Get your landscape and your home ready for warm weather with these tips. Take on a few tasks each weekend, from prepping for a vegetable garden to cleaning gutters, and before you know it, your home will be in shape for relaxing and enjoying the outdoors.
Follow this checklist and check out more guides to learn how to maintain your home and landscape.
Clean Up Lawn
Begin by cleaning up debris outside. On the first clear day in late winter, start by picking up sticks and raking up any leaves. You can compost these materials, or bag them up for your municipal trash pickup.
- A leaf blower makes short work of leaves. Choose from gas-powered, electric-powered, cordless or backpack models. Look into dual-function blowers that vacuum leaves and turn them into mulch. These tools cut down the amount of leaves you bag by as much as 90 percent. Remember to use ear protection while using a leaf blower.
- Rake or blow the leaves into manageable piles so that you can easily dispose of them.
- Paper lawn and leaf bags can be used when disposing of leaves, they can be added to compost piles.
Take a look at your trees. If you have large trees that need pruning, contact a certified arborist.
As you clean up your lawn, mowing, edging and trimming will be needed, but wait for the weather to warm up. Outside temperatures should be warmer than 40 degrees Fahrenheit to begin mowing your lawn. If temperatures dip back below freezing, the cold can damage your lawn.
Prep Lawn for Spring
After you get the lawn and landscape cleaned, make a plan for the basics of a healthy lawn.
If you’re uncertain of the kind of soil that you have and its pH, it’s a good time to get a soil test. Contact your local Cooperative Extension Service for a low-cost test, or purchase one from the Garden Center. Amend the soil based on the test results, with products like compost, topsoil and lime.
Aerate: Foot traffic and mowing lead to compacted soil. A steel spike aerator is ideal for small yards, while a core aerator is designed to handle bigger spaces. Both of these are available at The Home Depot Tool Rental Center.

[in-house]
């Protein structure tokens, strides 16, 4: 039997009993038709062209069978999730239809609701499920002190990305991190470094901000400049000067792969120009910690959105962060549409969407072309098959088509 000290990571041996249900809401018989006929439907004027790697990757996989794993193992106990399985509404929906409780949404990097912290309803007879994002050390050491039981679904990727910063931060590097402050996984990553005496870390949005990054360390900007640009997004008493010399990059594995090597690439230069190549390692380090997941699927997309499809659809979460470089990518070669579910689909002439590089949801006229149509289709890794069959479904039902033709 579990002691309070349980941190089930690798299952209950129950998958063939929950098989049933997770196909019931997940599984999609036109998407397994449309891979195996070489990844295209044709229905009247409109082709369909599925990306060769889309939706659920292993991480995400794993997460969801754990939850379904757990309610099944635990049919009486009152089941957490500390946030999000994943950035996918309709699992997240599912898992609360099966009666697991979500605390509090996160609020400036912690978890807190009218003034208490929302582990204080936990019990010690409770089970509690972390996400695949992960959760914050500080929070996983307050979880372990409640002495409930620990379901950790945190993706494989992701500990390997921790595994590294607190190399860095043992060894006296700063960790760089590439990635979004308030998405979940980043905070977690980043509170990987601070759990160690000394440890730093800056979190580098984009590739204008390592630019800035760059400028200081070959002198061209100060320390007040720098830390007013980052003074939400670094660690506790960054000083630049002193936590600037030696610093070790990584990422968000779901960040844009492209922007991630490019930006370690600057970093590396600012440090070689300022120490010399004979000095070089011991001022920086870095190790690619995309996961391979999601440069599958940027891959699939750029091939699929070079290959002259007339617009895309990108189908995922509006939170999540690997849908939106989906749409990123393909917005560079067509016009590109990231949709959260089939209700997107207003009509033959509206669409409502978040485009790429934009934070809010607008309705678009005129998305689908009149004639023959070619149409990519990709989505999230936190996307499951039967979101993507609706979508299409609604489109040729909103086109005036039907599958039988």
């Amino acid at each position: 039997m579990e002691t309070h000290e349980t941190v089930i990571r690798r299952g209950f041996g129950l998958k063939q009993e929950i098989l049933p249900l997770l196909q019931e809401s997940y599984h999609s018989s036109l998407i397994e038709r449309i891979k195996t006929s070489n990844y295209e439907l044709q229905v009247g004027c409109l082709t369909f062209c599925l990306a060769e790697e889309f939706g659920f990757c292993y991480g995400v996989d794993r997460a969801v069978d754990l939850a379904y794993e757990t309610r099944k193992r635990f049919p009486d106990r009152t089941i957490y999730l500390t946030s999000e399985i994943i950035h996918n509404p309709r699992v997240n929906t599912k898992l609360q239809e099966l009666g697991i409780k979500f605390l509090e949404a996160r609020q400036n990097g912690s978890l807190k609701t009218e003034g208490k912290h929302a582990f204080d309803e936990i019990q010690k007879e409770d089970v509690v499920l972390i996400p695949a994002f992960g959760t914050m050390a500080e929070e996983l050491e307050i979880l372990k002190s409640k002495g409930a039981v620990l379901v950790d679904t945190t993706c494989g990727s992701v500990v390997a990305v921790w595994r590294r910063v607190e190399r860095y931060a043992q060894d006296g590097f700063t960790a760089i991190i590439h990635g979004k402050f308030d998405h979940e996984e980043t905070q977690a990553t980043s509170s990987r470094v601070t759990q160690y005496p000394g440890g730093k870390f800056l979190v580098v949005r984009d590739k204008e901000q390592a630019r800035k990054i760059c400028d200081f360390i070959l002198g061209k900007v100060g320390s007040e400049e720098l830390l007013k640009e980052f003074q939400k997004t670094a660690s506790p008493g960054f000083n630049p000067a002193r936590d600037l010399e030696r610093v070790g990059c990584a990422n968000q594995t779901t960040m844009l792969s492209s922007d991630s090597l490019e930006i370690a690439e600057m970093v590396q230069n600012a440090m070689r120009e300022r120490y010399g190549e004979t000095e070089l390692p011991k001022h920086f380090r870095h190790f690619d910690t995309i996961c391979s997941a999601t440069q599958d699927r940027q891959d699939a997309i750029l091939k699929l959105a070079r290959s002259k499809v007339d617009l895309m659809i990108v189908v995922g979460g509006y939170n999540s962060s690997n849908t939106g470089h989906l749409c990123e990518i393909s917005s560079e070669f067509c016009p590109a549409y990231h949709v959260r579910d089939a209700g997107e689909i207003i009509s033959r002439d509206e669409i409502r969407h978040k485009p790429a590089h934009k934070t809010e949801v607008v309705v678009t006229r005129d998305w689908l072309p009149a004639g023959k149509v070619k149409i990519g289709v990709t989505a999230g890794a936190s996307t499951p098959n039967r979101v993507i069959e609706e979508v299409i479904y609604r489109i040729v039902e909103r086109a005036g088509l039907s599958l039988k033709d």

Pre-emergents: The easiest way to control weeds, to eliminate them before they emerge in spring, is by applying pre-emergent weed killer. However, if you plan to reseed your lawn this spring, you can’t do both. Do your research before you apply weed killers.
Seed: Apply grass seed, according to the directions, using a drop spreader. Water thoroughly after you seed, and continue watering daily to ensure proper growth and development.
Lime helps balance the pH in acidic soils, leading to a healthier lawn. Apply lime using a drop spreader on a very dry lawn.
Tip: For the best results, overseed your lawn after you aerate. With plugs removed from the soil, the seeds will achieve better coverage and have more access to essential nutrients.
Prep Flower and Vegetable Beds
If you have a vegetable garden, early spring is a good time to conduct a soil test and amend soil. You may have sown a cover crop like clover that you can dig up and turn into the soil. Most vegetable garden soil can be improved with an inch-thick layer of organic compost that will improve drainage and provide nutrients to plant roots.
In ornamental beds, you can divide perennials like hostas. Dig them up and use a tool like a sharp spade or even a serrated bread knife to slice into two or more new plants. Share with fellow gardeners or plant in a new area in your landscape.
Prepare your containers for colorful spring and summer annuals. First, if you put away last year’s containers empty, bring them out and clean them. You can fill a galvanized tub with a mild cleaning solution, let the pots soak, rinse them and let dry in the sun.
Prepare to Water
Watering your lawn and garden will soak up your outdoor time in the warm seasons. Take time in spring to check all garden hoses and make repairs, or upgrade to new pro grade heavy duty hoses. Check nozzles and hose reels, too.
Planning in spring will save on your water bills, and if your area is affected by drought, can save your lawn and plants, too.
Consider upgrading to a smart sprinkler controller. This device allows you to control your sprinkler from your smartphone and can reduce your water bill up to 50 percent.
Drip irrigation for container gardens is a game changer in mid-summer heat waves. No more twice daily waterings from a hand-held garden hose. Connect your pots with drip irrigation and your plants will thrive without the irritation of hand-held irrigation.
Get a Handle on Weeds
For both lawns and gardens, the best defense against weeds is a strong offense. In lawns, apply pre-emergent weed killer to keep weeds from emerging and then setting seed.
There are abundant options for organic weed control, as well. Build up healthy soil, apply organic fertilizer and utilize mulch and landscape fabric to suppress weeds.
The best organic weed killers are your hands and a sturdy cultivating tool.
- Dig weeds up by the root using weeding tools.
- Weed seeds can lie dormant for years, so avoid perennial weeds by not digging too deeply.
- Weed early and often. Start in early spring before weeds can dig in and grow.
- Hoe planting beds regularly with a scuffle or push hoe.